Our identities are multi-faceted, and many parts of them are defined externally by those around us. Social identities, like those associated with gender, socio-economic status, culture, or religion, are framed by how others perceive you and your position of privilege compared to them.

Likewise, setting, context, and life experience may determine the relevancy of each component of your identity in a given situation. Everyone experiences doubt and indecision. That’s healthy and normal.

In these difficult moments, try to center yourself around the core of your identity. What are the values and attributes about yourself that you hold most dear? Use these as a compass by which to orient your decision-making process. Find the authentic you, and take the steps necessary to honor those beliefs.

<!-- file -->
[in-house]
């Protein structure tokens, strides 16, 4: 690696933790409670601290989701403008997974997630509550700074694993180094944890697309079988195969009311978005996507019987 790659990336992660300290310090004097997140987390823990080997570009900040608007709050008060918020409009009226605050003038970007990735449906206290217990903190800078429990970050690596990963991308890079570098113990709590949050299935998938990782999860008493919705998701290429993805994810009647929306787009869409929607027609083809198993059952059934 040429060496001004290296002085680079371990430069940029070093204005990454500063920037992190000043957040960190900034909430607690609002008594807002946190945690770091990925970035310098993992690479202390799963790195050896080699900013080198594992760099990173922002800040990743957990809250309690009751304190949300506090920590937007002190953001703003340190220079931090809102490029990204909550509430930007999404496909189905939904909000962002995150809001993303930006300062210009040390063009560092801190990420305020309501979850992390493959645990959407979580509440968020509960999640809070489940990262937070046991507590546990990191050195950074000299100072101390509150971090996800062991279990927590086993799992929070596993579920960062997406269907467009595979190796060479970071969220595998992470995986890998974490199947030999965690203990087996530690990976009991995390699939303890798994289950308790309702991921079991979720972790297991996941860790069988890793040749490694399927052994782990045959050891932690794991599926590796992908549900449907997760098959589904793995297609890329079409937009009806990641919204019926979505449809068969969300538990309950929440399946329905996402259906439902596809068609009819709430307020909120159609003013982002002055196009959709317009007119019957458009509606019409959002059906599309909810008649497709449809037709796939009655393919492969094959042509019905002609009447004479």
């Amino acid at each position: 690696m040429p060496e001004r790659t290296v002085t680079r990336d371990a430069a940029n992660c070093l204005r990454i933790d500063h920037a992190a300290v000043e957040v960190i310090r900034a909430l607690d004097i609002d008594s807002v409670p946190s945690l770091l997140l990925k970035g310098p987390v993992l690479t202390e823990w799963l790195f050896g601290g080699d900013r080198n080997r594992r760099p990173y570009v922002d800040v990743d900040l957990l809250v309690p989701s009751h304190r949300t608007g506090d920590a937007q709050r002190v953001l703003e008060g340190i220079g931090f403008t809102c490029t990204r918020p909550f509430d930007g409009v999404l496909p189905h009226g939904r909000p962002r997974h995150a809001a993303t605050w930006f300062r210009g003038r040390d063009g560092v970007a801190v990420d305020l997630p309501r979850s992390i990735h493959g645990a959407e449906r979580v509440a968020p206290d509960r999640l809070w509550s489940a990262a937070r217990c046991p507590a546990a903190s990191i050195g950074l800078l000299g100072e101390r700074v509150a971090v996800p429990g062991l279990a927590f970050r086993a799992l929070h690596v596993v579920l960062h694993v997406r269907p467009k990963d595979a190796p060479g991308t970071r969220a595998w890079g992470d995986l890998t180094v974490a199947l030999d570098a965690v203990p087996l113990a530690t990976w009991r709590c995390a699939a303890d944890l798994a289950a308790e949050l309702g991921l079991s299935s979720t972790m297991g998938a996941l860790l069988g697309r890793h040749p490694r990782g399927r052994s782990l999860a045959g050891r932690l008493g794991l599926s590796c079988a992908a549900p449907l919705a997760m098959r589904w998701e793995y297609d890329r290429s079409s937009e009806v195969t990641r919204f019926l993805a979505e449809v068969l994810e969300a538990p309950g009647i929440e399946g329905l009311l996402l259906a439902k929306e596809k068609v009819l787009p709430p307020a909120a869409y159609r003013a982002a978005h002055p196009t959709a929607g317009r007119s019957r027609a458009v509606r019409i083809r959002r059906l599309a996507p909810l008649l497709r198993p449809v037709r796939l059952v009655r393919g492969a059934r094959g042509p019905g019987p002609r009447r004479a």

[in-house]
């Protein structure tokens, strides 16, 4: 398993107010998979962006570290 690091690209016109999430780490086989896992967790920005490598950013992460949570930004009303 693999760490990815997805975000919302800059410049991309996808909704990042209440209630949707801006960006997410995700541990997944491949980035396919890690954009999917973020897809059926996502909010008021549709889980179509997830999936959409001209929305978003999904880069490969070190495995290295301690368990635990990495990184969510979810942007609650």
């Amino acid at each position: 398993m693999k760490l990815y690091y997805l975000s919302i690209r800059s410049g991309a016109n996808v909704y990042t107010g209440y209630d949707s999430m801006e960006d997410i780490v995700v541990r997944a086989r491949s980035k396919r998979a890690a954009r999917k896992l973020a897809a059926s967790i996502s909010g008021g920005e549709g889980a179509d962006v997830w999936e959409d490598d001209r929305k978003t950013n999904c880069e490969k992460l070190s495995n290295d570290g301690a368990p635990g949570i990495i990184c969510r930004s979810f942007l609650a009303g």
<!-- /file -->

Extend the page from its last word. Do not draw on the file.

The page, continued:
Caleb Backe, a health & wellness expert for Maple Holistics:

If you don’t change your path, you’ll wind up exactly where you’re headed. So if you’re not happy with your direction, take the necessary steps to change course.

One way to do this is to go to a career coach. Through speaking to them and taking an aptitude test, you can figure out what your strengths are and some unexpected positions in which you’re likely to succeed. Getting an outsider’s perspective might be just what you need to bring some positivity into your life.

But if you want to make a change, also look within yourself. Take the Myers-Briggs personality test to really understand who you are and what you need in life. Then consider your interests and hobbies, and even write them down in a list so that you can consider everything all together.